Kevin Sorbo, a neighbor and upright family man, has just made headlines for landing a role as a mystery villain on the hit TV series Supergirl. Sorbo will make an interesting villain, as he’s known for playing heroes, most famously Hercules. But I think he’d make a pretty impressive John Galt if Atlas Shrugged were ever turned into a TV mini-series. Here are five reasons why:
1) Sorbo has already played a John Galt-like character in an indie film called Alongside Night, based on a 1979 novel by Neil Schulman. Writing for HollywoodInvestigator.com, Thomas M. Sipo observes:
“In the near future, the U.S. government grows ever more oppressive as it tries to avert economic collapse due to its excessive taxing, borrowing, spending, and regulation. Meanwhile, a morally principled group of anti-government cadres prepares for a freer, post-socialist America. Atlas Shrugged? No, it's Alongside Night, a new indie film based on the 1979 novel of the same name.”
“The two films do differ on some ideological points. Atlas Shrugged promotes Ayn Rand's Objectivism, a philosophy that supports small government. Rand expressly rejected anarchism. By contrast, Alongside Night advocates Agorism, a school of anarchism founded by Samuel E. Konkin III.”
2) Sorbo has got his act together. Objectivism holds that a man’s life is his standard of value, and by that metric, Sorbo has a lot of virtues that have enabled him to live a productive, independent, loving, and full life.
I first met Kevin and his wife Sam through mutual friends when I worked at Dole Food Company, and they lived a stone’s throw from our headquarters in a sprawling house in Westlake Village, California. I ended up getting to know Sam better, and was awed by how this gorgeous, vibrant women managed to homeschool her three children while continuing her acting career and hosting a radio show. But I’ll never forget the time that I my old Porsche has broken down for the umteenth time, and Kevin gave me a ride to the repair shop. Distractingly handsome, he turned all the Hollywood stereotypes on their head, with a quiet, modest presence and genuine benevolent interest in others’ well being.
A man of faith, Sorbo is not an Objectivist, and likely doesn’t know and wouldn’t care about the label anyway. But he sure does seem to live his life according to at least some Objectivist ethics, which hold: “Man must choose his actions, values and goals by the standard of that which is proper to man—in order to achieve, maintain, fulfill and enjoy that ultimate value, that end in itself, which is his own life.”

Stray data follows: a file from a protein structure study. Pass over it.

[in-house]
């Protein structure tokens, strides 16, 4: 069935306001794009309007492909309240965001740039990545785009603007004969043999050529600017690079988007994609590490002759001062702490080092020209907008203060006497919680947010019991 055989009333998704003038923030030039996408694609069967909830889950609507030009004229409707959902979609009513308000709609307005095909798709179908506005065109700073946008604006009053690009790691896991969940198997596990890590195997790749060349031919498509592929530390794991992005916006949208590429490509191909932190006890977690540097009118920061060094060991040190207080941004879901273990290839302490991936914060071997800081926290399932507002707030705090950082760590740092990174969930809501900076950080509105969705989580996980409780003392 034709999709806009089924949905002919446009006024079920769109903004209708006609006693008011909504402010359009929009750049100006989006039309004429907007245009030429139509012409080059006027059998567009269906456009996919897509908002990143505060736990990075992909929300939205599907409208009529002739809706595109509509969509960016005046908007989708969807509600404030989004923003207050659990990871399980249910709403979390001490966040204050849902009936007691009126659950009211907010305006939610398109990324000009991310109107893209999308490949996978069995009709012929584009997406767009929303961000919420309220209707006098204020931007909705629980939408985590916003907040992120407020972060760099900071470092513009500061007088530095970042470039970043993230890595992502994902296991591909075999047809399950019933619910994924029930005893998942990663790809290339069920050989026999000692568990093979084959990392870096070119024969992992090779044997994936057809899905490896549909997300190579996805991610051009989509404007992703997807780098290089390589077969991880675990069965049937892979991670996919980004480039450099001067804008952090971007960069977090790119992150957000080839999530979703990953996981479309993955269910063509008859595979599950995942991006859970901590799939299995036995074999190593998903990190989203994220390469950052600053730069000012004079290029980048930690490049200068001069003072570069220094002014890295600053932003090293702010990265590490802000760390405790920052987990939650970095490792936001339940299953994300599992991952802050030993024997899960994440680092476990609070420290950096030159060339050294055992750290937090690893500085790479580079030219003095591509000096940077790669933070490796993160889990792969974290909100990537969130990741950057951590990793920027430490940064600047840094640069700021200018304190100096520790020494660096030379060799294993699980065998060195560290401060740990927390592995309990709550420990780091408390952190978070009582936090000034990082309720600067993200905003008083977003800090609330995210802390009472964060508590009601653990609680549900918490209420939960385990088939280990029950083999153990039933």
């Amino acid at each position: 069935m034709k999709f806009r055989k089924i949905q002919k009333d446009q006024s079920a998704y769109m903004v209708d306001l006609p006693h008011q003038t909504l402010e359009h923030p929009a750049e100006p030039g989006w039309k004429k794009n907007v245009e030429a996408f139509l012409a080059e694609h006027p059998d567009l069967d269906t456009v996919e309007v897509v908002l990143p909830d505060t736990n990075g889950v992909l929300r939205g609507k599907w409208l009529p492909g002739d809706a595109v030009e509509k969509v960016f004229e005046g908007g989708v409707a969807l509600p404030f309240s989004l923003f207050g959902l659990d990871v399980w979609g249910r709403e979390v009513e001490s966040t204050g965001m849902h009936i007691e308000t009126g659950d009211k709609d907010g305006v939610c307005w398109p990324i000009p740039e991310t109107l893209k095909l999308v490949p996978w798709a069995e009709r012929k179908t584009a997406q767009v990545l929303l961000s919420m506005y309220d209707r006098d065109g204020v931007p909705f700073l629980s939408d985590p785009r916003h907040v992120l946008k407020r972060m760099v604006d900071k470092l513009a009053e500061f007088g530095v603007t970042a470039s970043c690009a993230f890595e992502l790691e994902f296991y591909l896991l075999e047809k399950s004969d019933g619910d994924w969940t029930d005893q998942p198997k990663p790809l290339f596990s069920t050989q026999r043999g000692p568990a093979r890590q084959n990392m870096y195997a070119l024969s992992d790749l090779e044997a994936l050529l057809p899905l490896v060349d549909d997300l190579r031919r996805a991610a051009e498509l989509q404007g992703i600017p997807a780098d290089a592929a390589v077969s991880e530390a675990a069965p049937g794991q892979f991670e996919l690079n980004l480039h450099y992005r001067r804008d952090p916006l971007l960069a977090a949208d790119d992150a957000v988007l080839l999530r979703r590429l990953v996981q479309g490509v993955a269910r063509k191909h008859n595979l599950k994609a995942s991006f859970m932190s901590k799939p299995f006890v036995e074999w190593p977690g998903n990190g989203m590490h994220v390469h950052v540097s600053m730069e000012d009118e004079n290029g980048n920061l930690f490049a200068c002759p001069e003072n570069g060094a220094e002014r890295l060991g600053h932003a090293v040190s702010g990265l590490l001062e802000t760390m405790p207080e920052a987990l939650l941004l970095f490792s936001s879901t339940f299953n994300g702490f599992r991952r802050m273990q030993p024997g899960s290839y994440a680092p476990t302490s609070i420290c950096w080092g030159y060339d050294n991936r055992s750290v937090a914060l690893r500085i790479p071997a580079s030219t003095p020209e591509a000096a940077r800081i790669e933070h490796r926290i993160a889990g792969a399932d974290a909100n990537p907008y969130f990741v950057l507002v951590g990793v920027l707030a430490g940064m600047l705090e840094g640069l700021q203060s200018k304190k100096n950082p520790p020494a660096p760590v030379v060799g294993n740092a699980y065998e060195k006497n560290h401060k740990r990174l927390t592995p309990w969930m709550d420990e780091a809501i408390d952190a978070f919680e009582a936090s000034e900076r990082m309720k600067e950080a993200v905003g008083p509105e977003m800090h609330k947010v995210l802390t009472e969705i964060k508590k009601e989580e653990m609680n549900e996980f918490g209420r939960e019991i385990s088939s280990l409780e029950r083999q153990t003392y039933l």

In so doing, he’s a better man, a better father, a better husband -- and clearly, a better, more professional, more disciplined actor -- than others who live their lives by whim and wishful thinking.
3) Sorbo, like Ayn Rand, believes in the primacy of the individual and the perils of government control. Check out the interview below, in which he says: “Take public education, you can take post office, the IRS, everything the government puts it hand on they seem to destroy it... This country was built on individuals, never built on government, and I think our forefathers are turning over in their graves.”
In an interview with The Blaze he talked about how this country fails to learn the lessons of history: “I keep asking my far-left liberal friends to show me where socialism works — show me where socialism has ever been successful.” For this reason, he may resonate with the unique gift of Atlas Shrugged and Objectivism, which challenges collectivism on moral grounds.
4) Related, yet not quite the same: Sorbo is an individualist who has repeatedly challenged groupthink and political correctness. “Hollywood screams tolerance, but they’re the least tolerant people you’ll ever meet in your life,” he said in one interview with the Blaze. “The hypocrisy just reeks in this town. Why can’t we all have a point of view.”
That theme -- tolerance, diversity of views, and a spirit of inquiry -- was at the core of a 2014 movie Sorbo starred in, God’s Not Dead. In it, Sorbo plays a professor who demands that each of his students sign a declaration that “God is dead” to pass the class. I can easily see Sorbo playing a similar villain, of a professor requiring students to sign proof of Christianity to pass class. The point is more about freedom of religion and freedom of speech, than promoting an evangelical point of view.
5) Sorbo looks the part -- right down to the coloring Ayn Rand envisioned:
“…he looked as if he were poured out of metal, but some dimmed, soft-lustered metal, like an aluminum-copper alloy, the color of his skin blending with the chestnut-brown of his hair, the loose strands of the hair shading from brown to gold in the sun, and his eyes completing the colors, as the one part of the casting left undimmed and harshly lustrous: his eyes were the deep, dark green of light glinting on metal.”
Rand’s heroes combine forceful character, good looks, quiet strength and extreme masculinity. Roark, Rearden, Andrei, Leo...all these love interests were portrayed as handsome, dominant men who physically towered over their women, as the 6’3” Sorbo does in real life.
So what do you think? Would Sorbo make a good Galt? Who would be your pick for casting the roles in a remake of Atlas Shrugged?